Almost exactly a year ago today, I was walking across the stage at my college graduation: folding up my cap and gown, moving out of the tiny Midwestern town I’d loved for four years, trying to pull together all the trappings of what I believed would be an ~*adult*~ life (a thing that many people have written about on TFD, better and clearer than I ever could).
But in this past year, I’ve found that the funny thing about becoming an adult is that it just kind of happens to you. One day you just start sorting your mail and automating transfers and paying all your bills on time. You change your own lightbulbs, make yourself a cleaning schedule, take yourself out to happy hour on Fridays and do the New York Times crossword by yourself at the bar, just because. Your pipes freeze and flood your kitchen on New Year’s Eve and you vacuum the water and hose the drain, because your building’s maintenance office is closed for the holidays and every plumber in the city is handling someone else’s winter flooding. And in what feels like the biggest step, you figure out how to see people — really see people — outside of classes and weekend parties and a college campus a mile and a half wide.
A central part of looking for ways to spend time with the people I care about has been rediscovering new dialects of food as a love language. Since I was little, the truest way I have communicated has been by cooking for the people I love: brownies from a Duncan Hines box at first, then little cucumber and cream cheese tea sandwiches at my middle school lunch table, chocolate chip cookies for my freshman floor in college, a 23rd birthday cake modeled after BB-8 from Star Wars for one of my best friends.
These days, it often takes the form of dinner parties: planned or impromptu, with three people or thirteen, always with the door open for any friends or friends-of-friends who want to drop by. As these parties have become a more regular occurrence, my freezer has become my best friend — for housing prepped ingredients, keeping my compost bin odorless, and making sure I always have back-pocket dishes handy. My mom likes to call them the “just-in-cases”: simple, prep ahead-able things that are guaranteed to make a day/a meal/a conversation a little more special. So whatever else might be in my freezer, these are the top four things that I always keep on hand.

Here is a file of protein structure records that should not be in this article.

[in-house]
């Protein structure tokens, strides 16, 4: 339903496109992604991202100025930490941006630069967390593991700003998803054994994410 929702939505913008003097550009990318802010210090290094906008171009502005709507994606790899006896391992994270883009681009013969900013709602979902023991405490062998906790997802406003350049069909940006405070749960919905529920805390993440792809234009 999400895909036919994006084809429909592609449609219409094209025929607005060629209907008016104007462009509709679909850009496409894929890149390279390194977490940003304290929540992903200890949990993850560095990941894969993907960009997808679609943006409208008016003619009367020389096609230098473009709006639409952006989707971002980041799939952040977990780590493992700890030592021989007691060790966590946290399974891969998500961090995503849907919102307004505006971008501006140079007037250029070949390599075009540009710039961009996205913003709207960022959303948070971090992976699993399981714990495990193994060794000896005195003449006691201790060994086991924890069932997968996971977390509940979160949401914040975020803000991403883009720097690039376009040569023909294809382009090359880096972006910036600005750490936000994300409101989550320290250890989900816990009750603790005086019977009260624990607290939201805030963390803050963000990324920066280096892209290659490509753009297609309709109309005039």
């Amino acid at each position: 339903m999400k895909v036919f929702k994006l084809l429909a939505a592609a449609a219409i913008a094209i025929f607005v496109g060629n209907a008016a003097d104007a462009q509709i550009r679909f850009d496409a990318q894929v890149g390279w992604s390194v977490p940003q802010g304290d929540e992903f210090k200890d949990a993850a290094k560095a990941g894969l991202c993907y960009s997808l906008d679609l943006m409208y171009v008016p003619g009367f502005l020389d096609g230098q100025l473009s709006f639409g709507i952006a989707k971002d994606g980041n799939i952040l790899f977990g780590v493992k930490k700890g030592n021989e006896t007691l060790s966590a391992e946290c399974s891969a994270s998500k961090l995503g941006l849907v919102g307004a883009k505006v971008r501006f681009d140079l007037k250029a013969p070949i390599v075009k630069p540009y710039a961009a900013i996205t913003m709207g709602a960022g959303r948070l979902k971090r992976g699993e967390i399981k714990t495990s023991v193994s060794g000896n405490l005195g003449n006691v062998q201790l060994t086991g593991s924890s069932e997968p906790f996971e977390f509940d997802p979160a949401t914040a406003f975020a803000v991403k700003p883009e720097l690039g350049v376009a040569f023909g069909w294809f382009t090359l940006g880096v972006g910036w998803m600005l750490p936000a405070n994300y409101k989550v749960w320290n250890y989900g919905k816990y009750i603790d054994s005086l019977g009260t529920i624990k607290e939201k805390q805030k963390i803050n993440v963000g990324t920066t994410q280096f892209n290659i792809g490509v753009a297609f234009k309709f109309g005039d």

I’ve found that even if the dinner itself falls to minor disaster, there is nothing that is quite as showstopping as a tray of cookies warm from the oven. Even if it’s just a classic slice-and-bake tube from the fridge aisle at the grocery store, there’s something magical about freshly baked cookies. For me, whenever baking inspiration hits, I’ll just double the recipe and keep extras in the freezer. Sometimes it’s an old favorite I’ve made a million times, often it’s something from a new issue of Bon Appetit or a recipe a friend recommended: a roll of craggy, pecan-studded brown butter shortbread, balls of toffee-chocolate chunk cookies, sparkling sugar-crusted gingersnap disks. Recently, these fudgy, chocolate-peanut butter cup cookies from Deb Perelman have been making a regular appearance.